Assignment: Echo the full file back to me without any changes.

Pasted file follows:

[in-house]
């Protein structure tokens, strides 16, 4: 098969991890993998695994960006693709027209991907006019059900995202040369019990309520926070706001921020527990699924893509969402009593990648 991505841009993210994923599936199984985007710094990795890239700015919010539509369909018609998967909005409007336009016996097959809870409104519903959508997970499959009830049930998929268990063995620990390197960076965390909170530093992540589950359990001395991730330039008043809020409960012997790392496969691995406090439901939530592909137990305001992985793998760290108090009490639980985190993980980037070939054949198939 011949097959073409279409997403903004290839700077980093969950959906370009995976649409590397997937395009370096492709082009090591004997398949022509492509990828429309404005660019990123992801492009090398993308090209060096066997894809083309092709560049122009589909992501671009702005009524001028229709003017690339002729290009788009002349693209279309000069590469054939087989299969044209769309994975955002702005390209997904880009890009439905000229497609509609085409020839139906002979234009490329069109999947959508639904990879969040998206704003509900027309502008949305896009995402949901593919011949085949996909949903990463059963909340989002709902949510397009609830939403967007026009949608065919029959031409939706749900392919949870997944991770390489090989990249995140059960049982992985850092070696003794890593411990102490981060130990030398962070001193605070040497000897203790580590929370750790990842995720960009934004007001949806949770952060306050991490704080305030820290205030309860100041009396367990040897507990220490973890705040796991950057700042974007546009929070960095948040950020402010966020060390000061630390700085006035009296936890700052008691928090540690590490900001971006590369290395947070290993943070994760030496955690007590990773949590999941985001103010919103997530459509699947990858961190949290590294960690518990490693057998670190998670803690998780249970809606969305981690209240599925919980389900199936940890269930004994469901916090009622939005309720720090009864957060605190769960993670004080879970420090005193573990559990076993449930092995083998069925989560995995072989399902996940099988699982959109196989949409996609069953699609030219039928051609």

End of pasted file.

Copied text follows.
[in-house]
């Protein structure tokens, strides 16, 4: 098969991890993998695994960006693709027209991907006019059900995202040369019990309520926070706001921020527990699924893509969402009593990648 991505841009993210994923599936199984985007710094990795890239700015919010539509369909018609998967909005409007336009016996097959809870409104519903959508997970499959009830049930998929268990063995620990390197960076965390909170530093992540589950359990001395991730330039008043809020409960012997790392496969691995406090439901939530592909137990305001992985793998760290108090009490639980985190993980980037070939054949198939 011949097959073409279409997403903004290839700077980093969950959906370009995976649409590397997937395009370096492709082009090591004997398949022509492509990828429309404005660019990123992801492009090398993308090209060096066997894809083309092709560049122009589909992501671009702005009524001028229709003017690339002729290009788009002349693209279309000069590469054939087989299969044209769309994975955002702005390209997904880009890009439905000229497609509609085409020839139906002979234009490329069109999947959508639904990879969040998206704003509900027309502008949305896009995402949901593919011949085949996909949903990463059963909340989002709902949510397009609830939403967007026009949608065919029959031409939706749900392919949870997944991770390489090989990249995140059960049982992985850092070696003794890593411990102490981060130990030398962070001193605070040497000897203790580590929370750790990842995720960009934004007001949806949770952060306050991490704080305030820290205030309860100041009396367990040897507990220490973890705040796991950057700042974007546009929070960095948040950020402010966020060390000061630390700085006035009296936890700052008691928090540690590490900001971006590369290395947070290993943070994760030496955690007590990773949590999941985001103010919103997530459509699947990858961190949290590294960690518990490693057998670190998670803690998780249970809606969305981690209240599925919980389900199936940890269930004994469901916090009622939005309720720090009864957060605190769960993670004080879970420090005193573990559990076993449930092995083998069925989560995995072989399902996940099988699982959109196989949409996609069953699609030219039928051609």